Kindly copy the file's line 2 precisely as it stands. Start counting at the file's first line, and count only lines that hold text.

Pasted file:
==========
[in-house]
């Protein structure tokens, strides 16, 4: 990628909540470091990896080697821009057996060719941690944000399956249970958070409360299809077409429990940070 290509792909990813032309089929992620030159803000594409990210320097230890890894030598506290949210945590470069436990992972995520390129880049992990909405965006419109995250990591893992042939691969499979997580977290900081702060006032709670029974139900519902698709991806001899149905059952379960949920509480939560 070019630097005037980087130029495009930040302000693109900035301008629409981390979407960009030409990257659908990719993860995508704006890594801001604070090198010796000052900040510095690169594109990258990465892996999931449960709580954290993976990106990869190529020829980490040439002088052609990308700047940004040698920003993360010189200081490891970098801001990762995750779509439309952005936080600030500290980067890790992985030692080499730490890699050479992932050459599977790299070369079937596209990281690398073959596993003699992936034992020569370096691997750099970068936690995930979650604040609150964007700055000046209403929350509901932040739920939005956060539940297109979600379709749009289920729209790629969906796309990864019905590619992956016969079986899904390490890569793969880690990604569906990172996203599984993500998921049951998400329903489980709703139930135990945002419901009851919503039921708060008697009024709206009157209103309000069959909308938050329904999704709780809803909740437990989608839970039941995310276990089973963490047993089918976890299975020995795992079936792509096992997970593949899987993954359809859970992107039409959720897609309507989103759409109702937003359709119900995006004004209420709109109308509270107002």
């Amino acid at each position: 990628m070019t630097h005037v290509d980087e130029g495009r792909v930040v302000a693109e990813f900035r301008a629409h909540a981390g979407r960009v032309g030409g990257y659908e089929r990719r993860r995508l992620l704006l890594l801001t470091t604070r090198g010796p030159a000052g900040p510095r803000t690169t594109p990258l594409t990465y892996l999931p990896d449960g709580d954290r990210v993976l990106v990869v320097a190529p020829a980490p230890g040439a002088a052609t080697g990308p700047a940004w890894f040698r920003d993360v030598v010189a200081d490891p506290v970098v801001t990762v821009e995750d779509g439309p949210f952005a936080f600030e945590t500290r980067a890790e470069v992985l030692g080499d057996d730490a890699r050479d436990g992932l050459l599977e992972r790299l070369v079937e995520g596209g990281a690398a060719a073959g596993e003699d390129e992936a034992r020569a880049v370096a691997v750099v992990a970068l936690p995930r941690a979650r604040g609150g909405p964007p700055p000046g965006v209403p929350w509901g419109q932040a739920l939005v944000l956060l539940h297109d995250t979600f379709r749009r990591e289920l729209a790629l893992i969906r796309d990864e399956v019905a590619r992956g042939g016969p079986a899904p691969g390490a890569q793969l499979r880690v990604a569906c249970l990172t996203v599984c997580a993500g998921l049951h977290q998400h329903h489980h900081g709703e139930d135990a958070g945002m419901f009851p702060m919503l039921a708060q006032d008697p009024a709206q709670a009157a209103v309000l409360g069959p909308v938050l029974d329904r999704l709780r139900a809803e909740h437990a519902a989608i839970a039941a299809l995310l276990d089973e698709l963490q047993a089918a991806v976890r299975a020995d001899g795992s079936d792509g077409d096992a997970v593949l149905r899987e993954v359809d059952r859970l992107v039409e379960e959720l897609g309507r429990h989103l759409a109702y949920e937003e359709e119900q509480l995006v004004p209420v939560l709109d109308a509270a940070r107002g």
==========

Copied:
């Protein structure tokens, strides 16, 4: 990628909540470091990896080697821009057996060719941690944000399956249970958070409360299809077409429990940070 290509792909990813032309089929992620030159803000594409990210320097230890890894030598506290949210945590470069436990992972995520390129880049992990909405965006419109995250990591893992042939691969499979997580977290900081702060006032709670029974139900519902698709991806001899149905059952379960949920509480939560 070019630097005037980087130029495009930040302000693109900035301008629409981390979407960009030409990257659908990719993860995508704006890594801001604070090198010796000052900040510095690169594109990258990465892996999931449960709580954290993976990106990869190529020829980490040439002088052609990308700047940004040698920003993360010189200081490891970098801001990762995750779509439309952005936080600030500290980067890790992985030692080499730490890699050479992932050459599977790299070369079937596209990281690398073959596993003699992936034992020569370096691997750099970068936690995930979650604040609150964007700055000046209403929350509901932040739920939005956060539940297109979600379709749009289920729209790629969906796309990864019905590619992956016969079986899904390490890569793969880690990604569906990172996203599984993500998921049951998400329903489980709703139930135990945002419901009851919503039921708060008697009024709206009157209103309000069959909308938050329904999704709780809803909740437990989608839970039941995310276990089973963490047993089918976890299975020995795992079936792509096992997970593949899987993954359809859970992107039409959720897609309507989103759409109702937003359709119900995006004004209420709109109308509270107002």